Els Blog: Strong Asian Tour presence at #USOpen

Mon 15 Jun 2015

Els Blog: Strong Asian Tour presence at #USOpen

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By Ernie Els
June 15: Having just finished at the Memorial Tournament at Muirfield Village, the countdown is underway for another of my favourite weeks of the year, the U.S. Open at Chambers Bay. It will be my 23rd appearance in this historic championship, but it still generates a sense of excitement and anticipation.
My two U.S. Open wins were quite a few years ago, in 1994 and 1997, but I’ve been in the mix a few times in recent years and it’s one of those tournaments that I always feel like I have a great chance to win again.
Looking at the starting line-up it’s wonderful to see a pretty healthy Asian Tour presence. Thongchai Jaidee and Anirban Lahiri were, of course, automatic entries by virtue of their top-60 positions in the Official World Golf Ranking. They’ve both played some super golf recently.
For five other Asian Tour members, it wasn’t so straightforward. They had to battle their way through tough sectional qualifiers. China’s Liang Wen-chong, Masahiro Kawamura of Japan and Korea’s Seukhyun Baek did so at the Kinojo Golf Club while India’s Shiv Kapur and Marcus Fraser of Australia secured their slots through qualifying at Walton Heath. Congratulations to all of them.
The scores in qualifying – Liang shot a pair of 65s, for example – goes to show the quality of golf that you have to play in order just to get into the second major championship of the year.
[pullquote align="left or right"]Looking at the starting line-up it’s wonderful to see a pretty healthy Asian Tour presence. - Ernie Els[/pullquote]Once you’re in, though, who knows what might happen. Look at Michael Campbell in 2005. He made it through qualifying by the skin of his teeth, holing an 8-foot putt for birdie on the final green at Walton Heath. He promptly booked his flight to Pinehurst and went and won the tournament. U.S. Open champion!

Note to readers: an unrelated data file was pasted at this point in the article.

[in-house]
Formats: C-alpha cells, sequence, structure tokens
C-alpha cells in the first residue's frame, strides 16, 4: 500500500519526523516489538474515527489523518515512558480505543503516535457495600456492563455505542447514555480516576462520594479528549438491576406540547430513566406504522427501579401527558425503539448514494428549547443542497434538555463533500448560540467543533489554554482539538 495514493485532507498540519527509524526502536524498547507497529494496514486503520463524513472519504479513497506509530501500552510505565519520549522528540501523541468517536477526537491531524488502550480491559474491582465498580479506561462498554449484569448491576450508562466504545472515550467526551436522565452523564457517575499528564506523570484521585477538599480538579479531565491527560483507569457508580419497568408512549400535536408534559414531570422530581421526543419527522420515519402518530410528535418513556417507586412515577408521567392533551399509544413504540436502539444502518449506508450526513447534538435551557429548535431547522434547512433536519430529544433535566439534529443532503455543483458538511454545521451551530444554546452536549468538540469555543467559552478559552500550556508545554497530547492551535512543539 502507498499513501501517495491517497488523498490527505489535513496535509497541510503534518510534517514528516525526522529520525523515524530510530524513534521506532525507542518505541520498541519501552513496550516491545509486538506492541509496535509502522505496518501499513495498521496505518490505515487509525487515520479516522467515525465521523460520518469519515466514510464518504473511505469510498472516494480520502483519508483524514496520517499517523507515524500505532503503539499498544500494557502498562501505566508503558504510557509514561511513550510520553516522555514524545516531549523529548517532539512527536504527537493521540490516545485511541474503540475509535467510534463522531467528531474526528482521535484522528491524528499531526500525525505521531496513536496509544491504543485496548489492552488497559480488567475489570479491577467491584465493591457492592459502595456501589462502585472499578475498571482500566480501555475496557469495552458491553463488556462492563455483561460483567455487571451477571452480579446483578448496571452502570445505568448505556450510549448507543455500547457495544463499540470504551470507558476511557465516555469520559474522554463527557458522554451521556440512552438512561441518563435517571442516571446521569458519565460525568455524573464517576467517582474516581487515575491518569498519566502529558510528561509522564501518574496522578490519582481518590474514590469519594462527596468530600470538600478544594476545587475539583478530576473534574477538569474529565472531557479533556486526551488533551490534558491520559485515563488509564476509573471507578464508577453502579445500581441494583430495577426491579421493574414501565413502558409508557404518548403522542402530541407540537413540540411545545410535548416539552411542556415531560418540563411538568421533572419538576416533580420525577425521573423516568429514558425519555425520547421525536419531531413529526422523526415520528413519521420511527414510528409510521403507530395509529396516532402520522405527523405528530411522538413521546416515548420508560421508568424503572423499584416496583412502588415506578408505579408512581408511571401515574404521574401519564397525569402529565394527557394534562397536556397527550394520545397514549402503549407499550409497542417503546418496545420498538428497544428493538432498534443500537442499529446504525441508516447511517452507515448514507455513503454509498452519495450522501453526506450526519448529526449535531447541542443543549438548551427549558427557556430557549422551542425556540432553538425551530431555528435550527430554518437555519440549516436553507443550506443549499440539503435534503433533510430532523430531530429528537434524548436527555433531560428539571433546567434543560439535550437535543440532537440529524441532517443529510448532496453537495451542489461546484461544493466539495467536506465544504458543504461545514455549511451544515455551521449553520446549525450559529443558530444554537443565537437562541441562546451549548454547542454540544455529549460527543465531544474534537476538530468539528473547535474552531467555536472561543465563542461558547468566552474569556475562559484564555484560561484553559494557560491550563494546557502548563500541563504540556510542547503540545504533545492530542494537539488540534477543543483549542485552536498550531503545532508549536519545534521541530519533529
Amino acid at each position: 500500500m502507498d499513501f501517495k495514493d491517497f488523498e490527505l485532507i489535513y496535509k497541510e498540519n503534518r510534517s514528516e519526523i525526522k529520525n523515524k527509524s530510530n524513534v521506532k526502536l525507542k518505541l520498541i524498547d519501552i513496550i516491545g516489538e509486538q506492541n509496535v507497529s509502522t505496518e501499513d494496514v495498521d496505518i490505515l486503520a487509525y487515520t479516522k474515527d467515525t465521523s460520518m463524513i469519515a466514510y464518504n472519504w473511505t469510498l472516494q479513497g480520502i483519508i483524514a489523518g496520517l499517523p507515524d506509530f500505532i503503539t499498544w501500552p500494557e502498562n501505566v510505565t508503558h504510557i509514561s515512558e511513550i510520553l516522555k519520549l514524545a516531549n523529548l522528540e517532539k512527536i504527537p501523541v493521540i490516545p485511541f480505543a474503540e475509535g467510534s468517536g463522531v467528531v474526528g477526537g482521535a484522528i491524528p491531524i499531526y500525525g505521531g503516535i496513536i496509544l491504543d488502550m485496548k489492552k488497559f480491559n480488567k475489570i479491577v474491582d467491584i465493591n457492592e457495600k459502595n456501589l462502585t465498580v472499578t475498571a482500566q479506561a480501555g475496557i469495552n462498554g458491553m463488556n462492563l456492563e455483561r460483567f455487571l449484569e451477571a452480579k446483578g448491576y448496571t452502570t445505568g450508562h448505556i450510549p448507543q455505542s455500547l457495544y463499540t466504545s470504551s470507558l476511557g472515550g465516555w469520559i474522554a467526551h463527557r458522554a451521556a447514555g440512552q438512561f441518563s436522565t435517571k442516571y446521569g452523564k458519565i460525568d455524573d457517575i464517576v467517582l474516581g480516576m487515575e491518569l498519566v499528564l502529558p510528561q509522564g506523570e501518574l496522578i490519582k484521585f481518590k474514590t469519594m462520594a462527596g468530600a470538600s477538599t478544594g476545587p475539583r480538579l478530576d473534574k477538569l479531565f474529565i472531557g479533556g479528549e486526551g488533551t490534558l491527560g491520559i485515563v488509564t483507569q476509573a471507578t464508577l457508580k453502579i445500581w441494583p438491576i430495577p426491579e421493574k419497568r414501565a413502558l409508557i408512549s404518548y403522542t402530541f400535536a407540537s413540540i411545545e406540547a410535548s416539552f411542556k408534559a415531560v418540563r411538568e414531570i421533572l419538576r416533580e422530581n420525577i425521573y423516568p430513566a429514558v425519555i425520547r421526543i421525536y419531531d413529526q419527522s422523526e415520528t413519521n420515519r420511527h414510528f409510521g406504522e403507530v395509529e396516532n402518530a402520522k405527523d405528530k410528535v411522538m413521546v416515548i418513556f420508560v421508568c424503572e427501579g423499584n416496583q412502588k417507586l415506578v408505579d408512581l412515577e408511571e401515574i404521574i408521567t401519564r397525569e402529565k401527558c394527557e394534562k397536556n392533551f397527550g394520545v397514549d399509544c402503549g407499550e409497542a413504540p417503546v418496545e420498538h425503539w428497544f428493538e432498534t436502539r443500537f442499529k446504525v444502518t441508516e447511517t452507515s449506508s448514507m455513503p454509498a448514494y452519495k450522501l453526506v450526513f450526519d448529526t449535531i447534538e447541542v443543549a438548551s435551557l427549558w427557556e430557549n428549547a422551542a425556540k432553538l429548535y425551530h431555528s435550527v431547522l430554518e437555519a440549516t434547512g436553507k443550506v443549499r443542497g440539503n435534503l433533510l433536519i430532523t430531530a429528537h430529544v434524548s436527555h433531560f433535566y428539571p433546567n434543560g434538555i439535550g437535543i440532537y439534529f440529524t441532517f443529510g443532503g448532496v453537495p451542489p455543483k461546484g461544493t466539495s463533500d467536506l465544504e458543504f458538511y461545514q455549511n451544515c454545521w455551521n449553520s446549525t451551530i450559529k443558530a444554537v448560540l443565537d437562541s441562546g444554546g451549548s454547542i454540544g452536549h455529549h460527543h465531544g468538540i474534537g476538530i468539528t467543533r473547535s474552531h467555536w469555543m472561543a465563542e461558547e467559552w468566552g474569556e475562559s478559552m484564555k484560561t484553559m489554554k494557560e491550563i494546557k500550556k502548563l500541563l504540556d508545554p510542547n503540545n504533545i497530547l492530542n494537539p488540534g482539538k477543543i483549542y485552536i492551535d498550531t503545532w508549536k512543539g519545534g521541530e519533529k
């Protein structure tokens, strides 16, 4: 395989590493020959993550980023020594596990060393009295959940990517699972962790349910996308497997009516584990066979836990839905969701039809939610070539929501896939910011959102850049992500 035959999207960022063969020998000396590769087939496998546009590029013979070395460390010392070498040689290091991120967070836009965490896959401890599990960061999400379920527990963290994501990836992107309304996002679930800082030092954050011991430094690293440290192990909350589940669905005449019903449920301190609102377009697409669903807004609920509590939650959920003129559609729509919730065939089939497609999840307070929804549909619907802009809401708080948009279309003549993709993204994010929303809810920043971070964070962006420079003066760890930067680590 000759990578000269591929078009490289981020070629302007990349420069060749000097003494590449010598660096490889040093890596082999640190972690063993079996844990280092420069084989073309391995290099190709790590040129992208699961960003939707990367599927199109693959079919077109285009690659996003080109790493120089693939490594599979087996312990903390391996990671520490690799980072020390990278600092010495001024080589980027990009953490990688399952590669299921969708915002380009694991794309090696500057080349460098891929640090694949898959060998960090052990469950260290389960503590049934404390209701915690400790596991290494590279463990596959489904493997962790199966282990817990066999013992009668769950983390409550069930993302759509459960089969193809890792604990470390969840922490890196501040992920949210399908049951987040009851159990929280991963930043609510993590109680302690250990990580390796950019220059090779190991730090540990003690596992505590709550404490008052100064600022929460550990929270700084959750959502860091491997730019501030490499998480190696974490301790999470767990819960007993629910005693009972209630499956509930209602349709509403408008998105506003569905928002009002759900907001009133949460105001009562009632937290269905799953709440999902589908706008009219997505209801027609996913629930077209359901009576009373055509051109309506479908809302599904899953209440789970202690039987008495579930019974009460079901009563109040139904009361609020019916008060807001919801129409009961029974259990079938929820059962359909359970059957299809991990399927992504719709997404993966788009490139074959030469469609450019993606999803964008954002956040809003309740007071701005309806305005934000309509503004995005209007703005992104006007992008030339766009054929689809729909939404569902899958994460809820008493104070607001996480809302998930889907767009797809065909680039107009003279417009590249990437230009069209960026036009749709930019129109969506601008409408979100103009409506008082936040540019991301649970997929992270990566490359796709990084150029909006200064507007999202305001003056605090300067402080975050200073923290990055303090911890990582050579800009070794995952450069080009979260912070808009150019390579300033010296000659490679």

No one can ever take that away from you. And to think Michael nearly didn’t play the sectional qualifier; his wife talked him into it!
So what can we expect next week at Chambers Bay? Well, it’s a relatively new golf course and therefore is an unknown quantity for most of the players, but it looks like a very interesting layout and has some wonderful views.
On reflection I think playing the Irish Open at Royal County Down was a great tune-up for this U.S. Open, which isn’t something you say often, but Chambers Bay is very much a links-style test of golf, with fescue grasses, wide fairways and huge undulating greens.
Some of the players who have made scouting trips have reported back that it is indeed more like an Open Championship venue than a U.S. Open venue, which is good news for anyone who loves of links golf.
[pullquote align="left or right"]It was good to see the Asian Tour visiting new destinations in Mauritius and Bangladesh in recent weeks, which you would have to say, is yet another indication of how this Tour is growing. - Els[/pullquote]Always the Majors are about getting your head in the right place before you tee off on Thursday. That’s where extensive U.S. Open and all-round major championship experience really benefits.
The practice rounds here are probably going to have greater value than at some of the other more conventional U.S. Open layouts and definitely much more so than at repeat venues.
Moving away from the Majors there’s obviously plenty more great golf going on around the world. It was good to see the Asian Tour visiting new destinations in Mauritius and Bangladesh in recent weeks, which you would have to say, is yet another indication of how this Tour is growing.
My good buddy George Coetzee won one of these events, the AfrAsia Bank Mauritius Open, and he and a lot of the guys had very positive things to say about this first ever tri-sanctioned event by the Asian, European and Sunshine Tours.
George played the Asian Tour in 2009, as a young tour professional learning his trade, so it must have been a thrill for him to go back there as a proven Tour winner and then get another win under his belt.
Anyway, three Tours joining forces for one tournament is a significant milestone for professional golf and one that can only benefit everyone, not least the players. It’s a wonderful platform not just for the more established players such as George but also for young tour pros wanting to make their mark on the international stage. Hats off to everyone involved.
As well as praising the tournament, the players clearly loved Mauritius, which I can relate to. It really is a stunning island, a place that everyone at Ernie Els Design has great fondness for, as it was the location for one of our early design projects, a spectacular ocean front layout called Anahita. Site visits there were no great hardship, I can tell you!
Ends